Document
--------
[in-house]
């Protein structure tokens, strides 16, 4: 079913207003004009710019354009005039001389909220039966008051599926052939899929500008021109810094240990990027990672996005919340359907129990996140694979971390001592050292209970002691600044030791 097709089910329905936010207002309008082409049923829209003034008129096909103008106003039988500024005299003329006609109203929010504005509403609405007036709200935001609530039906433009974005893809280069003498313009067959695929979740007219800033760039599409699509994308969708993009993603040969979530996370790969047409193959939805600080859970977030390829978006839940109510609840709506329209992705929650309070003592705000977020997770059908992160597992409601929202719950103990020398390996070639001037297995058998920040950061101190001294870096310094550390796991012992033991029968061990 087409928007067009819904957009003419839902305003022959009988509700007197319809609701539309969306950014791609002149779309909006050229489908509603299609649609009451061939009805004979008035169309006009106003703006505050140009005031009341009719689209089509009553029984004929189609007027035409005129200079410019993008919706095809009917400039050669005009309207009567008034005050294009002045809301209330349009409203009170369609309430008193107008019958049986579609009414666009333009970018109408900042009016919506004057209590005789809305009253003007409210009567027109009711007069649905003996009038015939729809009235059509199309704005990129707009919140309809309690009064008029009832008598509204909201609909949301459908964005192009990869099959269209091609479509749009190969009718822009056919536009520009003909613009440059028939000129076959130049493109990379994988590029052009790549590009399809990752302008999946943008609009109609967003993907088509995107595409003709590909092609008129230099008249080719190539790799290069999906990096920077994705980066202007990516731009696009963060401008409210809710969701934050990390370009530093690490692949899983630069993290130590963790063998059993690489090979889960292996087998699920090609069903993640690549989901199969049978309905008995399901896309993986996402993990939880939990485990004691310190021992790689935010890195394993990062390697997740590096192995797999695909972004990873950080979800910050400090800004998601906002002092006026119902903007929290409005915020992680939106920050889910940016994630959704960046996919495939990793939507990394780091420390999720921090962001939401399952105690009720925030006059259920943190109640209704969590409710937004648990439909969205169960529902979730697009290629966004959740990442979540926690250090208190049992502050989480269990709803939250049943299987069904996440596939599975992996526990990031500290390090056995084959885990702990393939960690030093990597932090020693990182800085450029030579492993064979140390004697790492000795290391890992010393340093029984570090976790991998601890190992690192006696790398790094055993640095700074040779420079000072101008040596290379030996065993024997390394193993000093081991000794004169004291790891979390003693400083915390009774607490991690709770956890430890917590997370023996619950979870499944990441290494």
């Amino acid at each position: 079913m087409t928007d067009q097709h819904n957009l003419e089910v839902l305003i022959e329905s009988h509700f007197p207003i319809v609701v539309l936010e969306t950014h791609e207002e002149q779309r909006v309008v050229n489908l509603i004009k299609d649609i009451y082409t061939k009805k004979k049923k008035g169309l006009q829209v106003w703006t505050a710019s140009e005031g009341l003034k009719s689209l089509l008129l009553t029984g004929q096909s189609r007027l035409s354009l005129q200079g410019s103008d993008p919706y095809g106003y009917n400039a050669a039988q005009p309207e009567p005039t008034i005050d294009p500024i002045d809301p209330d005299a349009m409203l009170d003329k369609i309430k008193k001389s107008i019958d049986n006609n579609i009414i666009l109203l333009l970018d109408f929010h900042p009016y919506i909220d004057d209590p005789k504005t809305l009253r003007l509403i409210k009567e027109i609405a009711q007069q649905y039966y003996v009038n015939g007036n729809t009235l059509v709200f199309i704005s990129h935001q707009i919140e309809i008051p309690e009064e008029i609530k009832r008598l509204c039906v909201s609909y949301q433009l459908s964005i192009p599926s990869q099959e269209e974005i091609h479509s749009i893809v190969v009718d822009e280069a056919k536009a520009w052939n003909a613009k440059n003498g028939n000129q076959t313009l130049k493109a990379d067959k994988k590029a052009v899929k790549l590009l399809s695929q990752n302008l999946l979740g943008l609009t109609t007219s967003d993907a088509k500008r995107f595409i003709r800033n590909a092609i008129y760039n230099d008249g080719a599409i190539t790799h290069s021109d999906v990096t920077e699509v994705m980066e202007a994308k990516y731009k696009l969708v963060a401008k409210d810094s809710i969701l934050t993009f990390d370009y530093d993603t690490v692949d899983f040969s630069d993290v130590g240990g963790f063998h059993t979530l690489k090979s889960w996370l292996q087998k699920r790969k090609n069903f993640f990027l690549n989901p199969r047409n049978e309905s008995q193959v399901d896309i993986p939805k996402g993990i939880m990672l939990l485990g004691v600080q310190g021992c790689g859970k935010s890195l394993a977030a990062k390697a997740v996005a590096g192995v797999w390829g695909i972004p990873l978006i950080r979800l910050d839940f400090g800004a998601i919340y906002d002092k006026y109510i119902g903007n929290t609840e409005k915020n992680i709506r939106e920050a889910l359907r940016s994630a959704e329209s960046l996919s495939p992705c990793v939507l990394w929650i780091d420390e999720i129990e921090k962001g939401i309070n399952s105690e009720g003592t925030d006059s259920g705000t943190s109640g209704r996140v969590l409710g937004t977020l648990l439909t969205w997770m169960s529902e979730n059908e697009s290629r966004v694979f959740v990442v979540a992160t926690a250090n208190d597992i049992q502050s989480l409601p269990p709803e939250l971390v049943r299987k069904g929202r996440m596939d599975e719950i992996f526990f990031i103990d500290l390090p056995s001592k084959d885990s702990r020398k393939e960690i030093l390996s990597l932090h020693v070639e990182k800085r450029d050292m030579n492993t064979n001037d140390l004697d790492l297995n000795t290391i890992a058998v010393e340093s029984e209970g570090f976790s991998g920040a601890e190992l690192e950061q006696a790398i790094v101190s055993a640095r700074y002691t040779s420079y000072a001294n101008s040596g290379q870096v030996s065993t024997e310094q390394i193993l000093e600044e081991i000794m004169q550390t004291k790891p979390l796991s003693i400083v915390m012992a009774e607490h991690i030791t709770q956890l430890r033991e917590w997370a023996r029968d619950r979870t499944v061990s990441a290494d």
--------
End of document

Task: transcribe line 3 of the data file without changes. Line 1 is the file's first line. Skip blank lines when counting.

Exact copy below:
């Amino acid at each position: 079913m087409t928007d067009q097709h819904n957009l003419e089910v839902l305003i022959e329905s009988h509700f007197p207003i319809v609701v539309l936010e969306t950014h791609e207002e002149q779309r909006v309008v050229n489908l509603i004009k299609d649609i009451y082409t061939k009805k004979k049923k008035g169309l006009q829209v106003w703006t505050a710019s140009e005031g009341l003034k009719s689209l089509l008129l009553t029984g004929q096909s189609r007027l035409s354009l005129q200079g410019s103008d993008p919706y095809g106003y009917n400039a050669a039988q005009p309207e009567p005039t008034i005050d294009p500024i002045d809301p209330d005299a349009m409203l009170d003329k369609i309430k008193k001389s107008i019958d049986n006609n579609i009414i666009l109203l333009l970018d109408f929010h900042p009016y919506i909220d004057d209590p005789k504005t809305l009253r003007l509403i409210k009567e027109i609405a009711q007069q649905y039966y003996v009038n015939g007036n729809t009235l059509v709200f199309i704005s990129h935001q707009i919140e309809i008051p309690e009064e008029i609530k009832r008598l509204c039906v909201s609909y949301q433009l459908s964005i192009p599926s990869q099959e269209e974005i091609h479509s749009i893809v190969v009718d822009e280069a056919k536009a520009w052939n003909a613009k440059n003498g028939n000129q076959t313009l130049k493109a990379d067959k994988k590029a052009v899929k790549l590009l399809s695929q990752n302008l999946l979740g943008l609009t109609t007219s967003d993907a088509k500008r995107f595409i003709r800033n590909a092609i008129y760039n230099d008249g080719a599409i190539t790799h290069s021109d999906v990096t920077e699509v994705m980066e202007a994308k990516y731009k696009l969708v963060a401008k409210d810094s809710i969701l934050t993009f990390d370009y530093d993603t690490v692949d899983f040969s630069d993290v130590g240990g963790f063998h059993t979530l690489k090979s889960w996370l292996q087998k699920r790969k090609n069903f993640f990027l690549n989901p199969r047409n049978e309905s008995q193959v399901d896309i993986p939805k996402g993990i939880m990672l939990l485990g004691v600080q310190g021992c790689g859970k935010s890195l394993a977030a990062k390697a997740v996005a590096g192995v797999w390829g695909i972004p990873l978006i950080r979800l910050d839940f400090g800004a998601i919340y906002d002092k006026y109510i119902g903007n929290t609840e409005k915020n992680i709506r939106e920050a889910l359907r940016s994630a959704e329209s960046l996919s495939p992705c990793v939507l990394w929650i780091d420390e999720i129990e921090k962001g939401i309070n399952s105690e009720g003592t925030d006059s259920g705000t943190s109640g209704r996140v969590l409710g937004t977020l648990l439909t969205w997770m169960s529902e979730n059908e697009s290629r966004v694979f959740v990442v979540a992160t926690a250090n208190d597992i049992q502050s989480l409601p269990p709803e939250l971390v049943r299987k069904g929202r996440m596939d599975e719950i992996f526990f990031i103990d500290l390090p056995s001592k084959d885990s702990r020398k393939e960690i030093l390996s990597l932090h020693v070639e990182k800085r450029d050292m030579n492993t064979n001037d140390l004697d790492l297995n000795t290391i890992a058998v010393e340093s029984e209970g570090f976790s991998g920040a601890e190992l690192e950061q006696a790398i790094v101190s055993a640095r700074y002691t040779s420079y000072a001294n101008s040596g290379q870096v030996s065993t024997e310094q390394i193993l000093e600044e081991i000794m004169q550390t004291k790891p979390l796991s003693i400083v915390m012992a009774e607490h991690i030791t709770q956890l430890r033991e917590w997370a023996r029968d619950r979870t499944v061990s990441a290494d």